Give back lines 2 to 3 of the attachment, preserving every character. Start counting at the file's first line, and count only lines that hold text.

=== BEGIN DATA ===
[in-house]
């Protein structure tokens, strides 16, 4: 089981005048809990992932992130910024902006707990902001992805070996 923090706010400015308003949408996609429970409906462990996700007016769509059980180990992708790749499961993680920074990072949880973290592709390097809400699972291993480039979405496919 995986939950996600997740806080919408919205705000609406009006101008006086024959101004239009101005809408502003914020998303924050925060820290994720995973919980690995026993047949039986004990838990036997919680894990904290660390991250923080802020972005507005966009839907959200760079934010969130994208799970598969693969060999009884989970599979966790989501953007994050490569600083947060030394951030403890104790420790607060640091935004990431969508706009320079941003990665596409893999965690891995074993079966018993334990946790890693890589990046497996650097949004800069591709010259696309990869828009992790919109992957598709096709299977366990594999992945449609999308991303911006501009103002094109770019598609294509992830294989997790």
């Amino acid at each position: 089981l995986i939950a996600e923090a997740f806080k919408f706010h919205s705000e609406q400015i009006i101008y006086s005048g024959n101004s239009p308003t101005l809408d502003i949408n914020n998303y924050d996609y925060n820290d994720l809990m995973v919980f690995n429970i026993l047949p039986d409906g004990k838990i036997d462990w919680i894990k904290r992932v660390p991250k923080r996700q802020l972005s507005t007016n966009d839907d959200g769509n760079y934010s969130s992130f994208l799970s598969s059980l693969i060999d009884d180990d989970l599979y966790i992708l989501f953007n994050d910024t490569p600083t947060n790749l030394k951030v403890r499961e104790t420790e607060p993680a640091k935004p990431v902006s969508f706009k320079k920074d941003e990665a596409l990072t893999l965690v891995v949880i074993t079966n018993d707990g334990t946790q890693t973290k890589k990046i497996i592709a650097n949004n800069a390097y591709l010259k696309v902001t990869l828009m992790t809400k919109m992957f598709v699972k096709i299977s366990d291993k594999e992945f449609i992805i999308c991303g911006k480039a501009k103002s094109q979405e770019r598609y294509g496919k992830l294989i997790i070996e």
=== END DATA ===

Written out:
């Protein structure tokens, strides 16, 4: 089981005048809990992932992130910024902006707990902001992805070996 923090706010400015308003949408996609429970409906462990996700007016769509059980180990992708790749499961993680920074990072949880973290592709390097809400699972291993480039979405496919 995986939950996600997740806080919408919205705000609406009006101008006086024959101004239009101005809408502003914020998303924050925060820290994720995973919980690995026993047949039986004990838990036997919680894990904290660390991250923080802020972005507005966009839907959200760079934010969130994208799970598969693969060999009884989970599979966790989501953007994050490569600083947060030394951030403890104790420790607060640091935004990431969508706009320079941003990665596409893999965690891995074993079966018993334990946790890693890589990046497996650097949004800069591709010259696309990869828009992790919109992957598709096709299977366990594999992945449609999308991303911006501009103002094109770019598609294509992830294989997790």
């Amino acid at each position: 089981l995986i939950a996600e923090a997740f806080k919408f706010h919205s705000e609406q400015i009006i101008y006086s005048g024959n101004s239009p308003t101005l809408d502003i949408n914020n998303y924050d996609y925060n820290d994720l809990m995973v919980f690995n429970i026993l047949p039986d409906g004990k838990i036997d462990w919680i894990k904290r992932v660390p991250k923080r996700q802020l972005s507005t007016n966009d839907d959200g769509n760079y934010s969130s992130f994208l799970s598969s059980l693969i060999d009884d180990d989970l599979y966790i992708l989501f953007n994050d910024t490569p600083t947060n790749l030394k951030v403890r499961e104790t420790e607060p993680a640091k935004p990431v902006s969508f706009k320079k920074d941003e990665a596409l990072t893999l965690v891995v949880i074993t079966n018993d707990g334990t946790q890693t973290k890589k990046i497996i592709a650097n949004n800069a390097y591709l010259k696309v902001t990869l828009m992790t809400k919109m992957f598709v699972k096709i299977s366990d291993k594999e992945f449609i992805i999308c991303g911006k480039a501009k103002s094109q979405e770019r598609y294509g496919k992830l294989i997790i070996e």